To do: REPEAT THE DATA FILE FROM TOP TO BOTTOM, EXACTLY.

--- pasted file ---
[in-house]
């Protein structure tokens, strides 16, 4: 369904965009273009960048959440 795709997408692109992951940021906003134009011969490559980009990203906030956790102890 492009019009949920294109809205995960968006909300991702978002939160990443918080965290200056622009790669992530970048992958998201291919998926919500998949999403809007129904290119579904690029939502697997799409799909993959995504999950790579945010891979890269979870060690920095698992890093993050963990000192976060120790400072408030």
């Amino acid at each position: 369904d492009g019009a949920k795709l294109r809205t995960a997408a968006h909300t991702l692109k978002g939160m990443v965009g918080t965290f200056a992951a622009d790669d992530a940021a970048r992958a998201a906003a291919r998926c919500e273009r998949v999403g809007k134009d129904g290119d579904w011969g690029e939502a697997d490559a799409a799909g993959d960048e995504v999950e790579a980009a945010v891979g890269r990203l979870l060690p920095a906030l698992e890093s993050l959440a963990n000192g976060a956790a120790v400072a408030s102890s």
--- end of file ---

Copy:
[in-house]
């Protein structure tokens, strides 16, 4: 369904965009273009960048959440 795709997408692109992951940021906003134009011969490559980009990203906030956790102890 492009019009949920294109809205995960968006909300991702978002939160990443918080965290200056622009790669992530970048992958998201291919998926919500998949999403809007129904290119579904690029939502697997799409799909993959995504999950790579945010891979890269979870060690920095698992890093993050963990000192976060120790400072408030």
């Amino acid at each position: 369904d492009g019009a949920k795709l294109r809205t995960a997408a968006h909300t991702l692109k978002g939160m990443v965009g918080t965290f200056a992951a622009d790669d992530a940021a970048r992958a998201a906003a291919r998926c919500e273009r998949v999403g809007k134009d129904g290119d579904w011969g690029e939502a697997d490559a799409a799909g993959d960048e995504v999950e790579a980009a945010v891979g890269r990203l979870l060690p920095a906030l698992e890093s993050l959440a963990n000192g976060a956790a120790v400072a408030s102890s």